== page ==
Friday, 1 January 2016
How is technology helping you work remotely this holiday season?
One major step I took towards this was a few years ago was to ditch my desktop. Working in different places in a pre-Dropbox world meant conscientiously making sure the files I needed were on the computer I needed them on. This meant putting files on a memory stick, copying files to an FTP server or pushing code to a repository before it was ready. There was also a certain amount of phoning and emailing people to ask if they could retrieve and send me a file I’d forgotten.
Many people cling to their desktops in the name of performance and because they have a real keyboard, mouse and one or more monitors, rather than an awkward and small laptop keyboard, small screen and trackpad. I fell in love with IBM/Lenovo high end ThinkPads nearly ten years ago when I was given one for work. They perform well and are extremely solid. With as much processing power and RAM as a desktop and as a Linux user, I don’t notice any reduction in performance compared to a desktop. In the two places I work most, my home office and my work office, I have a docking station with an ergonomic keyboard and mouse, two monitors and a webcam. This means I can easily switch between the two offices without worrying about where my files are. If I have to work somewhere else, I still have everything I need. The only drawback is that I have to take my laptop with me to and from work and home. But my nomadic working lifestyle means I want it with me all the time anyway. Those solid ThinkPads with their big batteries are not light though.
I was a late adopter of mobile phones (around 2000). Everyone else had one and I wanted to be different and didn’t see the point. Then I got one and I’ve barely been off it since. Quite soon after that, internet on a phone became fast and usable. Batteries are still catching up so using your phone to connect a laptop to the internet when on the move would often kill it. Plus data only plans have became very cheap. So to go truly mobile I acquired a 3G USB card so that I could connect to the internet anywhere there was a signal. Now I really could work (almost) anywhere at any time. These days I have a 4G wireless hub with a big battery, that can charge my phone at the same time, and the kids even have internet for their iPads in the car.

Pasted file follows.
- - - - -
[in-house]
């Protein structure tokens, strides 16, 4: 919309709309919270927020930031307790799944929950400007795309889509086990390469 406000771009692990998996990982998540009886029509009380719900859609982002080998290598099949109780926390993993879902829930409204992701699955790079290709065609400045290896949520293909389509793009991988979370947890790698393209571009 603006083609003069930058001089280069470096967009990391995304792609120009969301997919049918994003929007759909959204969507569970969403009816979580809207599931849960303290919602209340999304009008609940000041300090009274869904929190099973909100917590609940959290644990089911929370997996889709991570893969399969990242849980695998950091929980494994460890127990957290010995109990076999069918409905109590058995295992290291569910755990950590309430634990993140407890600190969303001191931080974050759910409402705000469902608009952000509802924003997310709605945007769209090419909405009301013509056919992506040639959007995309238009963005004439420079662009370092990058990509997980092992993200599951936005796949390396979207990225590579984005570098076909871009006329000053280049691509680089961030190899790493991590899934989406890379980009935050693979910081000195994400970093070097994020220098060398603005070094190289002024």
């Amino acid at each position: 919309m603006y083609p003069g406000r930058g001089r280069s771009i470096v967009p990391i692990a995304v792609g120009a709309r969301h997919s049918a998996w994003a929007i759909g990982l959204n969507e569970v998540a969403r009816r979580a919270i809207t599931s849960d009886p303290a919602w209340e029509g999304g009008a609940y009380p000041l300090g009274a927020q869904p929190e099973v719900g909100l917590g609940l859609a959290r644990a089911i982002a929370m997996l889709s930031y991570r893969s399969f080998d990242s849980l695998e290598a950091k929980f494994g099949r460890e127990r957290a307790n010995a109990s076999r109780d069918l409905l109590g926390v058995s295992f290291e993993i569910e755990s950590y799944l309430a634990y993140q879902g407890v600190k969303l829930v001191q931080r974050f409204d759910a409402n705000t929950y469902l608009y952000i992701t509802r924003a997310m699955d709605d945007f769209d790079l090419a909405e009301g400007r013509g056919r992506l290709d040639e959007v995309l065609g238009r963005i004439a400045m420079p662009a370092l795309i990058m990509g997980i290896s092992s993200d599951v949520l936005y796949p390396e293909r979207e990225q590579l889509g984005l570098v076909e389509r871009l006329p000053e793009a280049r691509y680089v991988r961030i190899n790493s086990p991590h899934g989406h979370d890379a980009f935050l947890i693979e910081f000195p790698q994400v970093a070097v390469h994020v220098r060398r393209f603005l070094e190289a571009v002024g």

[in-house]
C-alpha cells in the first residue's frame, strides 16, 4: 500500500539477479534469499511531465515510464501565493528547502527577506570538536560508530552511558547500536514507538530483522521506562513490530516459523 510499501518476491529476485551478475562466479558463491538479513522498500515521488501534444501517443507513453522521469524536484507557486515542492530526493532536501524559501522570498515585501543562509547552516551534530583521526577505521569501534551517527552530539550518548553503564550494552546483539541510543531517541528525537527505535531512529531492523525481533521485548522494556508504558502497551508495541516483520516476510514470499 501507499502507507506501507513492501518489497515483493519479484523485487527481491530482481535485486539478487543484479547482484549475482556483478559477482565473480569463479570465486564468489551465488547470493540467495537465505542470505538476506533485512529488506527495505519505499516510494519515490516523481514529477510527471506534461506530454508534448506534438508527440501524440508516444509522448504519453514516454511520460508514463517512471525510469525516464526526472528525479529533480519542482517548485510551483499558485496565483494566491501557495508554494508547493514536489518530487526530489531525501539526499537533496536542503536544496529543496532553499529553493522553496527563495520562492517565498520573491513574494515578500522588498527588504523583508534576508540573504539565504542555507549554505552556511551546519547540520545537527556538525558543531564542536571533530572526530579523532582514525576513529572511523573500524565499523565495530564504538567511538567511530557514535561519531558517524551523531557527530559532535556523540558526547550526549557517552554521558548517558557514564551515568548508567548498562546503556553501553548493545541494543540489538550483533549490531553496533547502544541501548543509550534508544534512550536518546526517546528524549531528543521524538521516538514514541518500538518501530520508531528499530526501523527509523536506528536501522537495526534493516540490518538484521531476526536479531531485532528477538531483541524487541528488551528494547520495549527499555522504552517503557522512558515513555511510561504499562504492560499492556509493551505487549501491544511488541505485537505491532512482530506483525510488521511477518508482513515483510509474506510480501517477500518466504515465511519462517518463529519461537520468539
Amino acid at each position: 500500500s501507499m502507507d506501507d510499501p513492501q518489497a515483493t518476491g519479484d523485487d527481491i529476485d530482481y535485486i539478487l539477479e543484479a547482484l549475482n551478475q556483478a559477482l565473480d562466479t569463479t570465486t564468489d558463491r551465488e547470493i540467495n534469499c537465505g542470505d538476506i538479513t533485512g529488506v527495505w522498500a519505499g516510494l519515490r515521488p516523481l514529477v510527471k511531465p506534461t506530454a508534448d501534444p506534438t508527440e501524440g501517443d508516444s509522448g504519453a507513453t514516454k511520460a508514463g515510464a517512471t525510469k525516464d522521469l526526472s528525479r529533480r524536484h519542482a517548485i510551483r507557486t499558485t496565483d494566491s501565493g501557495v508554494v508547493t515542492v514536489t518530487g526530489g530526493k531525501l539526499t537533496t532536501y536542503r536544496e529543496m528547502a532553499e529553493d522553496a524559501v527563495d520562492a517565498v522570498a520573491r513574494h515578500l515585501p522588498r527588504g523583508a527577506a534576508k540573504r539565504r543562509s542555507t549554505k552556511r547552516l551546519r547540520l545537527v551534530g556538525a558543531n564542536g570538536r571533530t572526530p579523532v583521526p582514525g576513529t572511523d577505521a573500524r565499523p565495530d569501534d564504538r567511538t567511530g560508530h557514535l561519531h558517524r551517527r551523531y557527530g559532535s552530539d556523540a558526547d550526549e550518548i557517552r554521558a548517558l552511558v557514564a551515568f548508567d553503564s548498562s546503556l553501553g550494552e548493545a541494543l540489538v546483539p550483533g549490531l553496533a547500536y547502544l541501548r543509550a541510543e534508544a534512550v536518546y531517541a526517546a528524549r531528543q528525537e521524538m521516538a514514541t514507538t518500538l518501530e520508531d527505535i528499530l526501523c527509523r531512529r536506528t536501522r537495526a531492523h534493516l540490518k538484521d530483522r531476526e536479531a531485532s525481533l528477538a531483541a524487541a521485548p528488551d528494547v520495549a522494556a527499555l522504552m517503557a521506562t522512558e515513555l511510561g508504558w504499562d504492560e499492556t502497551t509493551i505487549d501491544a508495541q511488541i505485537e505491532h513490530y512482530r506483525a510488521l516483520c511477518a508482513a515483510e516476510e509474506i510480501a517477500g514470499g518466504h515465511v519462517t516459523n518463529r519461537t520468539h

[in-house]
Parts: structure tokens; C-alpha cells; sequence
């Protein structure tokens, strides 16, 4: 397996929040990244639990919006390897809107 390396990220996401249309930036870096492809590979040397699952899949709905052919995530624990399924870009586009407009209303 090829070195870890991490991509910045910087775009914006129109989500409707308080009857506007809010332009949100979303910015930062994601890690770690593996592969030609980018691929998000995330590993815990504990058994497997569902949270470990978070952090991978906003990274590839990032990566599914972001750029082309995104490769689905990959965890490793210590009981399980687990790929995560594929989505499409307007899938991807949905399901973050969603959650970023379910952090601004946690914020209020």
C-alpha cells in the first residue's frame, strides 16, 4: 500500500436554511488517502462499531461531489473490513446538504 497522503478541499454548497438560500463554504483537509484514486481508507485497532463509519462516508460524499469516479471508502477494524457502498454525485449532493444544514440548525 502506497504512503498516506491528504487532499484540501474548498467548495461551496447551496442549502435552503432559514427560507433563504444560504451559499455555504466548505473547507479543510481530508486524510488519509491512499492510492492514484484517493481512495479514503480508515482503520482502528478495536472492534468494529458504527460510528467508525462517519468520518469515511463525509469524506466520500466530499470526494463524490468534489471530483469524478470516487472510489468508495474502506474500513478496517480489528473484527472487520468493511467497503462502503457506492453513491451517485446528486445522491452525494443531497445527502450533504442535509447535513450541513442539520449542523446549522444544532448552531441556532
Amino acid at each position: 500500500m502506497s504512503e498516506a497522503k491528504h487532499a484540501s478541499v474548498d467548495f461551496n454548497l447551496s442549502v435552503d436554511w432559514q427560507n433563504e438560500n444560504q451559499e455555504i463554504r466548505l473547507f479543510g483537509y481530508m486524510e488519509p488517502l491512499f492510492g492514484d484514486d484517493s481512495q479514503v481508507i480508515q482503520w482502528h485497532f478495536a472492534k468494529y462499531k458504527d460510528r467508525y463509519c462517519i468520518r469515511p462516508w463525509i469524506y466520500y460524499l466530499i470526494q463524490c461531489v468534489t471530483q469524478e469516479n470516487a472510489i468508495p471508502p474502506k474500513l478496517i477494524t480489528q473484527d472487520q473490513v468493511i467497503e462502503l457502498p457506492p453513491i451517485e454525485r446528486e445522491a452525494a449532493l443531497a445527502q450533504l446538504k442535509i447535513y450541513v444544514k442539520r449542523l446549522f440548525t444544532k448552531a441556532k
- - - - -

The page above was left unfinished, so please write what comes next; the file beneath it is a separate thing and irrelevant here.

Moving to the Cloud
As a software engineer I’m used to sending my code to a repository (a central area where code from all the engineers working on the project is stored and merged). I’ve setup a source code repository at a number of companies I’ve worked at in the past and at home for my own projects. This has involved configuring a physical machine, often in a server room or under someone’s desk. With the creation of SourceForge and more recently GitHub and Bitbucket, source code repositories are now available in the Cloud. This has two distinct advantages, hardware no longer needs to be sourced or configured and the repositories are available everywhere by default without the need to be physically connected to the same network.
Lenovo laptops last and retain their capacity to perform for such a long time that I often find myself upgrading the operating system many times during the life of a machine. When I do this I like to completely clean the hard disk and start again. This gives me a fresh, clean install and means that any old bits of software I’m no longer using and had forgotten about get cleaned out too. One of the biggest headaches used to be creating and restoring backups of all my files including source code, photographs and other documents. However, with the invention of Dropbox and Google Drive I can keep all of my documents backed up in the Cloud. This means I can wipe my Laptop at any time and then just reinstall the OS, Dropbox, software development tools and thick client applications such as IDEs, check out my source code and I’m ready to go.
The added advantage with Google Drive is that I can work collaboratively with other people on documents without worrying about overwriting the wrong version or merging changes made in different versions of the document.
In the ever expanding world of DevOps, software engineers are using more and more machines that are not their personal workstations. For example, continuous integration servers, development, UAT, staging and production environments, each of which is likely to include at least one database server and one application server. Traditionally these have been hosted on physical, virtualized, hardware often located in an office and accessed remotely via VPN. With the introduction of AWS, Azure, Digital Ocean and Heroku, to name but a few, the purchase, hosting and maintenance of physical hardware is no longer necessary and all these servers become accessible from anywhere due to being in the Cloud.
How does this help me in the holiday season?
I have effectively moved almost everything except the physical machine I need to use as a human being into the Cloud. I’m no longer reliant on physical hardware, having the files I need on the computer I am using or an, often flaky, VPN connection. I can literally turn on my laptop and, as long as there’s at least a 3G signal, I can work. This means that over the holiday season and at almost any other time the technology I use allows me to work.
Whether this freedom to work is a benefit or a potential danger is a whole other discussion.